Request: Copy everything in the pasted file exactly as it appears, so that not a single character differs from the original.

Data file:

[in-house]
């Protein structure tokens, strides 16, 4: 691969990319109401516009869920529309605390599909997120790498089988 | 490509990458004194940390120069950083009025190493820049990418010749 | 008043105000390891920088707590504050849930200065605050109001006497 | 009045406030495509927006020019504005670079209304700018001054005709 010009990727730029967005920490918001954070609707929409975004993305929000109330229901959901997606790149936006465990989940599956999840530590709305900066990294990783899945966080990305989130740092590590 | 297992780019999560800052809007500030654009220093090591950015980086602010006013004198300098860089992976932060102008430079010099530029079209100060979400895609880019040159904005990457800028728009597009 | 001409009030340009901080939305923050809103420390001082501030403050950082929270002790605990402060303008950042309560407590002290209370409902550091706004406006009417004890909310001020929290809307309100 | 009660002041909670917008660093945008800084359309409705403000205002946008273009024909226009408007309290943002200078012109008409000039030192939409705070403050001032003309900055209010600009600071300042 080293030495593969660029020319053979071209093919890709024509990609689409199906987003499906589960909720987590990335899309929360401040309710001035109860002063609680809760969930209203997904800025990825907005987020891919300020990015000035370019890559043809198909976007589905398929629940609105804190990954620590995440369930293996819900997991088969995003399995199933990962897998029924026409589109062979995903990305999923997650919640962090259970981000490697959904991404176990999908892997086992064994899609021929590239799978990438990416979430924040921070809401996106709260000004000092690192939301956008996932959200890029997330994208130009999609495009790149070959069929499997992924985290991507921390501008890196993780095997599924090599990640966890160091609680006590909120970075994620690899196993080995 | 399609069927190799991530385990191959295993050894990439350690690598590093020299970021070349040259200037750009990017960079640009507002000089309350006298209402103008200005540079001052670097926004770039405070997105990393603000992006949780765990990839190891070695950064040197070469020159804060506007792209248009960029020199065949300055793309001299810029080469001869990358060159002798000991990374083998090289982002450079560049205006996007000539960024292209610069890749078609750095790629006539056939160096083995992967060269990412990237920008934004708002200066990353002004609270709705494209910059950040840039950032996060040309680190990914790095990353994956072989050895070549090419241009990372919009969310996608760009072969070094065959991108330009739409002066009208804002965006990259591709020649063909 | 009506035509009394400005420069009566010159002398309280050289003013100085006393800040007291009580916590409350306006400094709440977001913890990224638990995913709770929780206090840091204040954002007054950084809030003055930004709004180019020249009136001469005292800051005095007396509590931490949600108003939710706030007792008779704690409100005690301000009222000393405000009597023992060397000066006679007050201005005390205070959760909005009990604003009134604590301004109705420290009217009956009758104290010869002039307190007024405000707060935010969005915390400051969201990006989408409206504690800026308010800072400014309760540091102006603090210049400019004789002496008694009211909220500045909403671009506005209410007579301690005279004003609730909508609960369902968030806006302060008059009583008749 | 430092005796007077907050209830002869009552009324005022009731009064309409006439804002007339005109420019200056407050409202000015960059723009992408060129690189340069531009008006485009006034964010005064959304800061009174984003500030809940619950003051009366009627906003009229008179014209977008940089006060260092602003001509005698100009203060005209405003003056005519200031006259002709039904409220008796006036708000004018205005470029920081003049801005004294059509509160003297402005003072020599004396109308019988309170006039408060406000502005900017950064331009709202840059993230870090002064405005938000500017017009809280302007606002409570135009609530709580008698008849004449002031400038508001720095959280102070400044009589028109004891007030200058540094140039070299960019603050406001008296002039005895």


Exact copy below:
[in-house]
């Protein structure tokens, strides 16, 4: 691969990319109401516009869920529309605390599909997120790498089988 | 490509990458004194940390120069950083009025190493820049990418010749 | 008043105000390891920088707590504050849930200065605050109001006497 | 009045406030495509927006020019504005670079209304700018001054005709 010009990727730029967005920490918001954070609707929409975004993305929000109330229901959901997606790149936006465990989940599956999840530590709305900066990294990783899945966080990305989130740092590590 | 297992780019999560800052809007500030654009220093090591950015980086602010006013004198300098860089992976932060102008430079010099530029079209100060979400895609880019040159904005990457800028728009597009 | 001409009030340009901080939305923050809103420390001082501030403050950082929270002790605990402060303008950042309560407590002290209370409902550091706004406006009417004890909310001020929290809307309100 | 009660002041909670917008660093945008800084359309409705403000205002946008273009024909226009408007309290943002200078012109008409000039030192939409705070403050001032003309900055209010600009600071300042 080293030495593969660029020319053979071209093919890709024509990609689409199906987003499906589960909720987590990335899309929360401040309710001035109860002063609680809760969930209203997904800025990825907005987020891919300020990015000035370019890559043809198909976007589905398929629940609105804190990954620590995440369930293996819900997991088969995003399995199933990962897998029924026409589109062979995903990305999923997650919640962090259970981000490697959904991404176990999908892997086992064994899609021929590239799978990438990416979430924040921070809401996106709260000004000092690192939301956008996932959200890029997330994208130009999609495009790149070959069929499997992924985290991507921390501008890196993780095997599924090599990640966890160091609680006590909120970075994620690899196993080995 | 399609069927190799991530385990191959295993050894990439350690690598590093020299970021070349040259200037750009990017960079640009507002000089309350006298209402103008200005540079001052670097926004770039405070997105990393603000992006949780765990990839190891070695950064040197070469020159804060506007792209248009960029020199065949300055793309001299810029080469001869990358060159002798000991990374083998090289982002450079560049205006996007000539960024292209610069890749078609750095790629006539056939160096083995992967060269990412990237920008934004708002200066990353002004609270709705494209910059950040840039950032996060040309680190990914790095990353994956072989050895070549090419241009990372919009969310996608760009072969070094065959991108330009739409002066009208804002965006990259591709020649063909 | 009506035509009394400005420069009566010159002398309280050289003013100085006393800040007291009580916590409350306006400094709440977001913890990224638990995913709770929780206090840091204040954002007054950084809030003055930004709004180019020249009136001469005292800051005095007396509590931490949600108003939710706030007792008779704690409100005690301000009222000393405000009597023992060397000066006679007050201005005390205070959760909005009990604003009134604590301004109705420290009217009956009758104290010869002039307190007024405000707060935010969005915390400051969201990006989408409206504690800026308010800072400014309760540091102006603090210049400019004789002496008694009211909220500045909403671009506005209410007579301690005279004003609730909508609960369902968030806006302060008059009583008749 | 430092005796007077907050209830002869009552009324005022009731009064309409006439804002007339005109420019200056407050409202000015960059723009992408060129690189340069531009008006485009006034964010005064959304800061009174984003500030809940619950003051009366009627906003009229008179014209977008940089006060260092602003001509005698100009203060005209405003003056005519200031006259002709039904409220008796006036708000004018205005470029920081003049801005004294059509509160003297402005003072020599004396109308019988309170006039408060406000502005900017950064331009709202840059993230870090002064405005938000500017017009809280302007606002409570135009609530709580008698008849004449002031400038508001720095959280102070400044009589028109004891007030200058540094140039070299960019603050406001008296002039005895």